Suicide is the all-too-frequent outcome of a complex web of distorted views, depression, and delusional thinking. It’s the result of a person’s mind operating in ways that are counter-intuitive to a person’s natural desire for self-protection. That said, I’ve been suicidal many times in my life, but can’t really explain how it feels because I don’t know how to explain emptiness.
Suicide is a Process -- of Sorts
Being suicidal isn’t one specific feeling; it’s more a collection of events that leads you down a dark path. It generally begins with depression, and that leads to thoughts of suicide. Most people consider themselves to be suicidal when they are seriously considering acting upon the impulse to kill themselves.
Suicidal thinking generally involves rationalizing and action. A person living with mental illness is very susceptible to the idea that they are better off dead and/or that they won’t be missed.
Rationalizing comes in when the suicidal person begins to think that he or she is a burden to loved ones. Suicide (this sort of thinking goes) would improve loved ones' lives. The suicidal person rationalizes his or her death as "a good thing."
Depression is very painful and it’s easy to believe that suicide is the only way to make that pain stop. Suicidal people are typically unable to see how their lives can improve, and therefore see suicide as the only option.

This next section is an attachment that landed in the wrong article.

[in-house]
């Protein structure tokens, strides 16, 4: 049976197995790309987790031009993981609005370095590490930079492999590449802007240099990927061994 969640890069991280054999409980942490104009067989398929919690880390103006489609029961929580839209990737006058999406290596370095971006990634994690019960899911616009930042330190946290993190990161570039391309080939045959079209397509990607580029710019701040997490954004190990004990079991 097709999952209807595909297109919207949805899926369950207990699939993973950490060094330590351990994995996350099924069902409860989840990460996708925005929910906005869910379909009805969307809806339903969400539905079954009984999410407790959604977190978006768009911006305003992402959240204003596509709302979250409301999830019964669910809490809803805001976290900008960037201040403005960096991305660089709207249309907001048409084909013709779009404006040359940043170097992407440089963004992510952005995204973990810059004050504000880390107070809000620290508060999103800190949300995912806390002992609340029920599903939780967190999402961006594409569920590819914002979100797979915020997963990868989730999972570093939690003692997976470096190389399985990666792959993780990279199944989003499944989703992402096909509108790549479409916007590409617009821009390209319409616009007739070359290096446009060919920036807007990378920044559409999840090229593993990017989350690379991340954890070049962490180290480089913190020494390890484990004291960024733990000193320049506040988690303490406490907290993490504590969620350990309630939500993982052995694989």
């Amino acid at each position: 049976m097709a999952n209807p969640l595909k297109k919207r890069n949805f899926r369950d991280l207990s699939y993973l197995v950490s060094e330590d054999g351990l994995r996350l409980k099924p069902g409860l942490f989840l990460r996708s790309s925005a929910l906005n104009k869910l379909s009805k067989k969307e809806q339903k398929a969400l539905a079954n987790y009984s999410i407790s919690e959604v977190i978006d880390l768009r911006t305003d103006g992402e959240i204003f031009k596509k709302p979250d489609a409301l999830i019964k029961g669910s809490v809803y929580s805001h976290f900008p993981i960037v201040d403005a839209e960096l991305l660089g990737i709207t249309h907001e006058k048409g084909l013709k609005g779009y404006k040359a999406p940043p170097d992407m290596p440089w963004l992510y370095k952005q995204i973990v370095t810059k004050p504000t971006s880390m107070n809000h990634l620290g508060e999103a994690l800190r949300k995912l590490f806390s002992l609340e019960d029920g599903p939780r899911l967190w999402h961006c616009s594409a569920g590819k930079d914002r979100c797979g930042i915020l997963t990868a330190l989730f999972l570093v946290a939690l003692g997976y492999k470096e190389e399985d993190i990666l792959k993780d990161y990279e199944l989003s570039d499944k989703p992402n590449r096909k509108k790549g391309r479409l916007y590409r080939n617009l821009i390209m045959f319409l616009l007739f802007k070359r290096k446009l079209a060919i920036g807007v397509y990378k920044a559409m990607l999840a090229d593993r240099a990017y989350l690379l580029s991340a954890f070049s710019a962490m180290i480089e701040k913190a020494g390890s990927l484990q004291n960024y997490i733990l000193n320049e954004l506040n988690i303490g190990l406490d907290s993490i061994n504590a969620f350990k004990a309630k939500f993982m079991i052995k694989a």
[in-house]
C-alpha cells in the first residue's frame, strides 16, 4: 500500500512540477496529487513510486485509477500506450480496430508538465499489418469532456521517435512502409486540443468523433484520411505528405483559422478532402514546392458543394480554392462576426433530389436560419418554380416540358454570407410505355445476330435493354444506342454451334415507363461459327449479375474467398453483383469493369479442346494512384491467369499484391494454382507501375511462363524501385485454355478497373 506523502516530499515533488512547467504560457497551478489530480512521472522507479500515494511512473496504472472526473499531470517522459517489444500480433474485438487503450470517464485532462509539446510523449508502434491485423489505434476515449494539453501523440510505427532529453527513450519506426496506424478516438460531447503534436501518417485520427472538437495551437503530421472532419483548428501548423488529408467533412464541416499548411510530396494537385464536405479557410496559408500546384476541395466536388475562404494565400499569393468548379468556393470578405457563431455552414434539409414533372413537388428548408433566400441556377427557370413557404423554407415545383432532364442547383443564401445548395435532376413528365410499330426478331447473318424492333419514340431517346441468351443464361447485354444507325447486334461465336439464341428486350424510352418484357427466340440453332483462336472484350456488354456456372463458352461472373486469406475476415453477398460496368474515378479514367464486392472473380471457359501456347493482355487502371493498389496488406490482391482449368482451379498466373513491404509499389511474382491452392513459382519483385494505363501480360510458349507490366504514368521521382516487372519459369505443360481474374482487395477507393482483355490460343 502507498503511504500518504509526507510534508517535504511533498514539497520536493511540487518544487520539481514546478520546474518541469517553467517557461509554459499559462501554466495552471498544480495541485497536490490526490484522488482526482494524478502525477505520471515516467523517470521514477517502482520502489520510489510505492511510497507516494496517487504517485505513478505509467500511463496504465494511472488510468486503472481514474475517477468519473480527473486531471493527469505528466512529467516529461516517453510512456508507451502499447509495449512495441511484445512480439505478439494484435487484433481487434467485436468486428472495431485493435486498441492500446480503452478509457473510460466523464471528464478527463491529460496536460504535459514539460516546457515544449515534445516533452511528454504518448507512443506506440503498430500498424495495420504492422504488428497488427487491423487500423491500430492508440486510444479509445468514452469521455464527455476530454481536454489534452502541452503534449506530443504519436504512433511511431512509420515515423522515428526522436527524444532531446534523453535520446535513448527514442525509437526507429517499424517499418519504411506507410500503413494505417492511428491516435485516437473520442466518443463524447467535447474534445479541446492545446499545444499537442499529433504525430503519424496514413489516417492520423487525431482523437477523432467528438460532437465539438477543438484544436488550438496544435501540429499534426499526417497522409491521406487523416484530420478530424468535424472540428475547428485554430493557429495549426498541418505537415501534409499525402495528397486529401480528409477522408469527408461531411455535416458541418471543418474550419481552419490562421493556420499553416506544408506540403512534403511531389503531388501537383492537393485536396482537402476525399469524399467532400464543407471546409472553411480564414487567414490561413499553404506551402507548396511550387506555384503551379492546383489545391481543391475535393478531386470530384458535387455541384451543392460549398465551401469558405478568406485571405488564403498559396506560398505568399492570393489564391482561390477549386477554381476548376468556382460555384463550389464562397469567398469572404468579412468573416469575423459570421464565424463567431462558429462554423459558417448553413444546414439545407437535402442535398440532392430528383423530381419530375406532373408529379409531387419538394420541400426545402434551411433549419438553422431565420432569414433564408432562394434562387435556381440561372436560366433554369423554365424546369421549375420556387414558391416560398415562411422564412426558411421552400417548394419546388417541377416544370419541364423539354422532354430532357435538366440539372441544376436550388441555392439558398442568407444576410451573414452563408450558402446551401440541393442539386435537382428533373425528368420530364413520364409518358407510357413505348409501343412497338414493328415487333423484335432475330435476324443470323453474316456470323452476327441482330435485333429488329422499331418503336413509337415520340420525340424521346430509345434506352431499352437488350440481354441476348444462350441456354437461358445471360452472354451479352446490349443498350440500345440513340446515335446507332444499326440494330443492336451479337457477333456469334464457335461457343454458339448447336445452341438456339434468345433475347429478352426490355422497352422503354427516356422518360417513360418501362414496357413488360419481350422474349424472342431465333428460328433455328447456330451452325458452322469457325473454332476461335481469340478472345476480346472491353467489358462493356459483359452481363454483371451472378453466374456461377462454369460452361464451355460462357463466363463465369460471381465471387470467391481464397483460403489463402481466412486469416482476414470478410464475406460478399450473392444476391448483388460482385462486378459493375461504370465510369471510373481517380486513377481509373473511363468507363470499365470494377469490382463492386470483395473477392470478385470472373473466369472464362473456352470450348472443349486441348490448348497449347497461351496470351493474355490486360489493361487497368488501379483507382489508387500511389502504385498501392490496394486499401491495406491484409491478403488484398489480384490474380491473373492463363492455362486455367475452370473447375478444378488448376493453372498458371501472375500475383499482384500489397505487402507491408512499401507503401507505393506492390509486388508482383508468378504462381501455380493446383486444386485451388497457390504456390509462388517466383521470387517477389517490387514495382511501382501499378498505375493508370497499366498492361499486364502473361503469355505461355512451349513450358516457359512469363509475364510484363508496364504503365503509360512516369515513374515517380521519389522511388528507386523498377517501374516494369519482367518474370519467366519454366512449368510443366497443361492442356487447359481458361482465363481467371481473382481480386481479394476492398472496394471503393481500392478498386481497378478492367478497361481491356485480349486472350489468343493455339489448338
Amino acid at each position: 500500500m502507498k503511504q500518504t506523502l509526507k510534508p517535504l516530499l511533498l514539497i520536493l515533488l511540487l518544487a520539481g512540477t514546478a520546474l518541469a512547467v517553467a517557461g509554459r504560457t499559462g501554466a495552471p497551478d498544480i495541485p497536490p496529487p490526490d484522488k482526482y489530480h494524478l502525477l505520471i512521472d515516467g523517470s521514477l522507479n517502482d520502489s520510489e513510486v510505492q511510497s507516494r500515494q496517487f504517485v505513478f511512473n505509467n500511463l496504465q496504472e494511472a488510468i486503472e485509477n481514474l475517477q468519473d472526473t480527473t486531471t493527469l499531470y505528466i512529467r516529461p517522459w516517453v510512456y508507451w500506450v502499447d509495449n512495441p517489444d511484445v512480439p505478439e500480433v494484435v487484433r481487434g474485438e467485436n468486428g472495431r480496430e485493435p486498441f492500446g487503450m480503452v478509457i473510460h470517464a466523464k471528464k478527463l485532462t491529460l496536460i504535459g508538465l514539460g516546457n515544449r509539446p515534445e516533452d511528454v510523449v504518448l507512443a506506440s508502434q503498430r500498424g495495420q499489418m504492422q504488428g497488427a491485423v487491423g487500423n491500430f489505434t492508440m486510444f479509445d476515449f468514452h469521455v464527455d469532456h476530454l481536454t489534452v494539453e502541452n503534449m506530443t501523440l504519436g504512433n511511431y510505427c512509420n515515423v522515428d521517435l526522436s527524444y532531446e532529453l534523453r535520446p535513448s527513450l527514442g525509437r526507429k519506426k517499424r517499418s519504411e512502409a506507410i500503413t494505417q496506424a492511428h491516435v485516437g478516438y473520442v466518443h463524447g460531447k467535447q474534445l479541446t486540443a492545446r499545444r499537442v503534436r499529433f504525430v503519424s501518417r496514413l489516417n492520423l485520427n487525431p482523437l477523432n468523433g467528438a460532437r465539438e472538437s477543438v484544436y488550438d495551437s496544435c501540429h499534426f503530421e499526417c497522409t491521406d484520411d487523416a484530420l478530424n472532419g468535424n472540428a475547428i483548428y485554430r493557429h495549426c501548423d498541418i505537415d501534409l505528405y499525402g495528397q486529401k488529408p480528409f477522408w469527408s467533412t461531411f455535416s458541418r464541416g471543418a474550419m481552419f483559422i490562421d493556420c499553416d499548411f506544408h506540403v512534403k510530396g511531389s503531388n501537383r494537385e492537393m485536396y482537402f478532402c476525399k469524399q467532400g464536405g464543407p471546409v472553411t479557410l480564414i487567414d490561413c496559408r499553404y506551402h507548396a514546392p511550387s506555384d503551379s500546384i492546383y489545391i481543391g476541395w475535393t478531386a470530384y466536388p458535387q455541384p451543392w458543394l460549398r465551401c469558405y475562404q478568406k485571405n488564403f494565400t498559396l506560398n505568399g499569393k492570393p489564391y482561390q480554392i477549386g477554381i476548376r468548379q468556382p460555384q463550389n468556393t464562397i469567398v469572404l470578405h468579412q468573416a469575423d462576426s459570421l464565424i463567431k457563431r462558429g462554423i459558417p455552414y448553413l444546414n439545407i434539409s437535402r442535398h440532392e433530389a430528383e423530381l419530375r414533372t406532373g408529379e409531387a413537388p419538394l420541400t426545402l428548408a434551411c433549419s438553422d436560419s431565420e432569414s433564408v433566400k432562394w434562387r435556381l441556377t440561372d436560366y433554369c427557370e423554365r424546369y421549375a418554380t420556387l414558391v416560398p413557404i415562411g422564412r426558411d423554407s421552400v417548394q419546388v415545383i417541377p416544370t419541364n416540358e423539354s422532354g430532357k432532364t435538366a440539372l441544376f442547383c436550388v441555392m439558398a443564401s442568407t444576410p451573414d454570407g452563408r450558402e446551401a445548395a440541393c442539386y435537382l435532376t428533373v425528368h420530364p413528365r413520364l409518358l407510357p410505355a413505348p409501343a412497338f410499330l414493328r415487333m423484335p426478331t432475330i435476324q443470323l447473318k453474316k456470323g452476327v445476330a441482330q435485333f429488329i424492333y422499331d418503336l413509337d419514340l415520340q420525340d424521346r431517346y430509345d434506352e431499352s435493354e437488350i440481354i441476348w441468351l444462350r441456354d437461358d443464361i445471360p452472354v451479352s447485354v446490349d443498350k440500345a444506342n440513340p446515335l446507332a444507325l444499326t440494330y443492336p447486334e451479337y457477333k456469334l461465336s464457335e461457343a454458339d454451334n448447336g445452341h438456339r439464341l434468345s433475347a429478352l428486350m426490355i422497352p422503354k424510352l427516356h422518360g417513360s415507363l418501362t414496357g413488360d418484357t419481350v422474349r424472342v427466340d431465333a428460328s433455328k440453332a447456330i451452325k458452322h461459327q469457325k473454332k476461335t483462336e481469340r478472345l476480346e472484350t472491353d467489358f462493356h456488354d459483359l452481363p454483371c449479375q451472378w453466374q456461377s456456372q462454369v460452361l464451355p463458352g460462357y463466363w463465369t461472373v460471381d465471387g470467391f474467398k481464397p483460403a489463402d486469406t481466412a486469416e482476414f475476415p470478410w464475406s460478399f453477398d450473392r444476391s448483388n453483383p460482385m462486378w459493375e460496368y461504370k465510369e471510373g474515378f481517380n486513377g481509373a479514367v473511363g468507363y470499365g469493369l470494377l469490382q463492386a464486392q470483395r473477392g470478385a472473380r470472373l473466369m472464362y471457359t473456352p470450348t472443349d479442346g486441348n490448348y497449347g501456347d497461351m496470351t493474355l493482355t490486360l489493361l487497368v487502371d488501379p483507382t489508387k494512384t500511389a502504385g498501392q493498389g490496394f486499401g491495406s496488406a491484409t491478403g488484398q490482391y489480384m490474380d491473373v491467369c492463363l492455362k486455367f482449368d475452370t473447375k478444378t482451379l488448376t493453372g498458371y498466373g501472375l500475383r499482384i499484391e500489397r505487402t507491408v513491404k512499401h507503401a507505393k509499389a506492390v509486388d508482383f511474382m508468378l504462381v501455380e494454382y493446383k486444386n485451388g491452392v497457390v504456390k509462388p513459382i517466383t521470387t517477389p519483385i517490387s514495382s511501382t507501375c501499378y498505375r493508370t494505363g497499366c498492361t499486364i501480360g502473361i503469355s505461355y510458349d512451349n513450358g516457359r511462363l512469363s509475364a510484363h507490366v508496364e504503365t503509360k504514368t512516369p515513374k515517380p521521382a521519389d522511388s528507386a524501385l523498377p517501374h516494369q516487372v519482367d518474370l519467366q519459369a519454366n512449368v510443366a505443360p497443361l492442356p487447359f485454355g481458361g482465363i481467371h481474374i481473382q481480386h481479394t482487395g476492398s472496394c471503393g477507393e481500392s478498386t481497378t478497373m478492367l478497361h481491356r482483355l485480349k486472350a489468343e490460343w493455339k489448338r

Some people do plan to die by suicide. But this is a lot less common than popular culture would lead us to believe. That said, people don’t generally attempt suicide out of the blue. They have been tormented by a distorted thought pattern for some time. Then, in a moment of crisis, they act on those thoughts. The “crisis” doesn’t have to be something huge, either. It’s often just “the straw that broke the camel’s back.” To a person in this state of mind, even small things can be overwhelming.
It’s important to realize that, while it only takes someone a moment to decide to end their life and then act on it, it also only takes a moment to intercede and save someone’s life. It’s important that if you think someone is contemplating suicide that you say something to them.
To go back to the question posed at the beginning of this post, if I had to choose any word to describe what being suicidal feels like, I’d pick hopeless. When I’ve felt suicidal, it was because I felt like life would never improve. I believed that what I was feeling in that moment would be how I’d feel for the rest of my life.
In those moments, I’d do anything to stop that feeling; to stop my suffering. It’s irrelevant that my feelings were unreasonable, because they felt so incredibly real. Feeling suicidal feels like eternal hopelessness without the benefit of foresight to realize that things can -- and will -- improve.